Everyone of us has probably been confronted with the mythic story of Moby Dick, don’t we? I clearly remember the animation movie that I saw in the late ‘80’s, when I was around 6 or 7 featuring this white sperm whale attacking his antagonist Captain Ahab and winning against the human being. Based on a true story, the story of Captain George Pollard Jr. and the vessel Essex, it was only a question of time until this novel, written by Herman Melville, would have inspired one of the most impressive writing instruments of 2020. Follow me in the exceptional story of the Montegrappa “Victory of the Whale”.
Nantucket, a little port in Massachusetts, August 12th 1819. The crew of the Essex was ready to depart for a long trip to the bountiful whaling grounds off the west coast of South America. The crew numbered 21 men in total. Captain Pollard and his First Mate Owen Chase are giving the order to set sail and depart. The Essex rounded Cape Horn in January 1820 after a transit of five weeks and after a stop at the Galapagos Islands to restock their food supllies and repair the vessel after an accident happened a couple of months before. Interesting fact, during a week at anchor, they captured 300 Galápagos giant tortoises to supplement the ship’s food stores. They believed the tortoises were capable of living for a year without eating or drinking water (though in fact the tortoises slowly starved). The sailors considered the tortoises delicious and extremely nutritious. So they planned to butcher them at sea as needed. How cruel! However, nature was about to take her revanche. In fact, after finding the area’s population of whales exhausted, the crew encountered other whalers who told them of a vast newly discovered hunting ground, known as the “offshore ground”, located between 5 and 10 degrees south latitude and between 105 and 125 degrees west longitude, about 2,500 nautical miles (4,600 km) to the south and west. This was an immense distance from known shores for the whalers, and the crew had heard rumors that cannibals populated the many islands of the South Pacific.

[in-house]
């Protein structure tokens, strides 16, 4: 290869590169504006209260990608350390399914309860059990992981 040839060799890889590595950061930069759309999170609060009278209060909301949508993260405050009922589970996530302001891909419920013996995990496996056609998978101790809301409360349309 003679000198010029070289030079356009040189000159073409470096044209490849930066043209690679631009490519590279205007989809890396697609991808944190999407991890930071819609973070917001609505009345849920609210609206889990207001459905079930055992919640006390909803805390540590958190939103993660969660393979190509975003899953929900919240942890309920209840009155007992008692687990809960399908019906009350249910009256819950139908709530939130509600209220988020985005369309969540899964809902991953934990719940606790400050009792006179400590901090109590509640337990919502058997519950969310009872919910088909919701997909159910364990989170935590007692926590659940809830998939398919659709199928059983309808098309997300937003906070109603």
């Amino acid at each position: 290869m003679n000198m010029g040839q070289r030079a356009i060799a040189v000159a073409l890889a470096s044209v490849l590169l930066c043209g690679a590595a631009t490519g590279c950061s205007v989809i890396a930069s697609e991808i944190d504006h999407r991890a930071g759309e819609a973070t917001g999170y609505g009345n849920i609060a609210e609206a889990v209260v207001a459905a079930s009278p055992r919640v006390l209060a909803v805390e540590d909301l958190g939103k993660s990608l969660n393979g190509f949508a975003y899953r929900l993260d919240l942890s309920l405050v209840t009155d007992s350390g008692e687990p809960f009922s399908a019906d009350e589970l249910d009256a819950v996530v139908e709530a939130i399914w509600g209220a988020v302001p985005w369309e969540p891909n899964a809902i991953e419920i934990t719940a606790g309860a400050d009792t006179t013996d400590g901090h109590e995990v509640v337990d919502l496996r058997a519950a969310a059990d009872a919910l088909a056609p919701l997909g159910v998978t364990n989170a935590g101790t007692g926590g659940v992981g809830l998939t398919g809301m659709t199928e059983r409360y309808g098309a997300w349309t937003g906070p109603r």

The offshore ground
When Essex finally reached the promised fishing grounds thousands of miles west of the coast of South America, the crew was unable to find any whales for days. Tension mounted among the officers of Essex, especially between Pollard and Chase. When they finally found a whale on November 16, it surfaced directly beneath Chase’s boat, with the result that the boat was “dashed … literally in pieces”. So let’s say, the mood of the crew wasn’t exactly the best. But the best has yet to come. Chase was repairing the damaged whaleboat on board the Essex when the crew sighted an abnormally large sperm whale bull (reportedly about 26m in length) acting strangely. It lay motionless on the surface facing the ship and then began to swim towards the vessel, picking up speed by shallow diving. The whale rammed Essex, rocking her from side to side, and then dived under her, surfacing close on the ship’s starboard side. As its head lay alongside the bow and the tail by the stern, it was motionless and appeared to be stunned. Chase prepared to harpoon it from the deck when he realized that its tail was only inches from the rudder, which the whale could easily destroy if provoked by an attempt to kill it. Fearing to leave the ship stuck thousands of miles from land with no way to steer it, Chase hesitated. The whale recovered, swam several hundred yards forward of the ship, and turned to face the ship’s bow. The whale crushed the bow, driving the vessel backwards, and then finally disengaged its head from the shattered timbers and swam off, never to be seen again, leaving Essex quickly going down by the bow. Chase and the remaining sailors frantically tried to add rigging to the only remaining whaleboat, while the steward William Bond ran below to gather the captain’s sea chest and whatever navigational aids he could find. Only 11 men remained, and this was a kind of beginning of the Victories of the whales. In 1986, the International Whaling Commission (IWC) banned commercial whaling because of the extreme depletion of most of the whale stocks. And even though it’s obvious that this cruel activity is not sustainable, Canada, Iceland, Japan, Norway, Russia, South Korea, the United States and the Danish dependencies of the Faroe Islands and Greenland continue to hunt in the 21st century.